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Habitat loss, climate change, and emerging conservation challenges in Canada

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Abstract:

In Canada, habitat loss has pushed many more species to the brink of extinction than expected in a region with extensive wilderness. However, species richness gradients depend strongly on climate, so species are concentrated in southern regions, where agricultural and urban land uses are both intensive and extensive. Agricultural pesticide use is associated with increasing rates of species endangerment in the south, but long-range transport of persistent organic pollutants is an emerging issue in remote northern regions. Because their distributions reflect climate so strongly, climate change threatens species throughout Canada. Evidence indicates that species’ distributions, phenologies, and interactions with pests and diseases are changing more rapidly in response to climate change than global mean values. Nevertheless, climate change is expected to impose dispersal requirements that surpass species’ maximum rates. Habitat losses may interact with climate change to impair species’ dispersal still further, creating the potential for widespread disruption of biological systems in the most diverse areas of Canada. New research is urgently needed to address questions, and the ethics, around species translocation, ecosystem engineering to anticipate future environmental conditions, and strategies to facilitate the persistence of rare species in landscapes dominated by human activities.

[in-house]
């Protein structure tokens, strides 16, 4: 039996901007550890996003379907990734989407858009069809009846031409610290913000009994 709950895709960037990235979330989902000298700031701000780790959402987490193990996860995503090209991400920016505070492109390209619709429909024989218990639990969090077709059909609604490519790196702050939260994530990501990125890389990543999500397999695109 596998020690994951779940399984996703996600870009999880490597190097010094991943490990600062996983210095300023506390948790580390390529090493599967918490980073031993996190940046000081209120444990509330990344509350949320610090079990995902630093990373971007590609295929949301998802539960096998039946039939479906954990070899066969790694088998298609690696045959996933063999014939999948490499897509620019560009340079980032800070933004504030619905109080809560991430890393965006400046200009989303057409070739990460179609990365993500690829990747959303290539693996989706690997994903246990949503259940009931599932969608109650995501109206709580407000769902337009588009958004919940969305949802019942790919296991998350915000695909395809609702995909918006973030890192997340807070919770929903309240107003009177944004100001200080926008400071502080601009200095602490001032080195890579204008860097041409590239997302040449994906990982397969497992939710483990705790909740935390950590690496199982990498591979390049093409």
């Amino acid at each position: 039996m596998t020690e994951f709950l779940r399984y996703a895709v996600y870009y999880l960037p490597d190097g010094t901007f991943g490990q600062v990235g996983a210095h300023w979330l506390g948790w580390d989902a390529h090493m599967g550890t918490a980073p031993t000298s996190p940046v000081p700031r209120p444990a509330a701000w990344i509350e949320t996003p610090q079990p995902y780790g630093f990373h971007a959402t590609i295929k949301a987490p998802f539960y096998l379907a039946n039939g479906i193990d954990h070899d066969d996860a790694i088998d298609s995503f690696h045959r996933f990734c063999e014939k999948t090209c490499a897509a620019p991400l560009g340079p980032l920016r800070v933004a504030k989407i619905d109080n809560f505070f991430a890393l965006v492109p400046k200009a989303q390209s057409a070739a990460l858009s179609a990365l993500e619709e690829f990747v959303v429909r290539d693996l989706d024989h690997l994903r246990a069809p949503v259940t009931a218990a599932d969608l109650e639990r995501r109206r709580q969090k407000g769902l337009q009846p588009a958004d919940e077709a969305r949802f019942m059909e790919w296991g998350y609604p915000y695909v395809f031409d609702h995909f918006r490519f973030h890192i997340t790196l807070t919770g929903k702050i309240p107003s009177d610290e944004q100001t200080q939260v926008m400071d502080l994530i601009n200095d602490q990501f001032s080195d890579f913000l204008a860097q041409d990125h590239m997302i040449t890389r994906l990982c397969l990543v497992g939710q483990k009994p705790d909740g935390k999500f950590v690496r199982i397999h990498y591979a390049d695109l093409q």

Document Type: Research Article

DOI: http://dx.doi.org/10.1139/z11-023

Publication date: May 1, 2011

More about this publication?
  • Published since 1929, this monthly journal reports on primary research contributed by respected international scientists in the broad field of zoology, including behaviour, biochemistry and physiology, developmental biology, ecology, genetics, morphology and ultrastructure, parasitology and pathology, and systematics and evolution. It also invites experts to submit review articles on topics of current interest.
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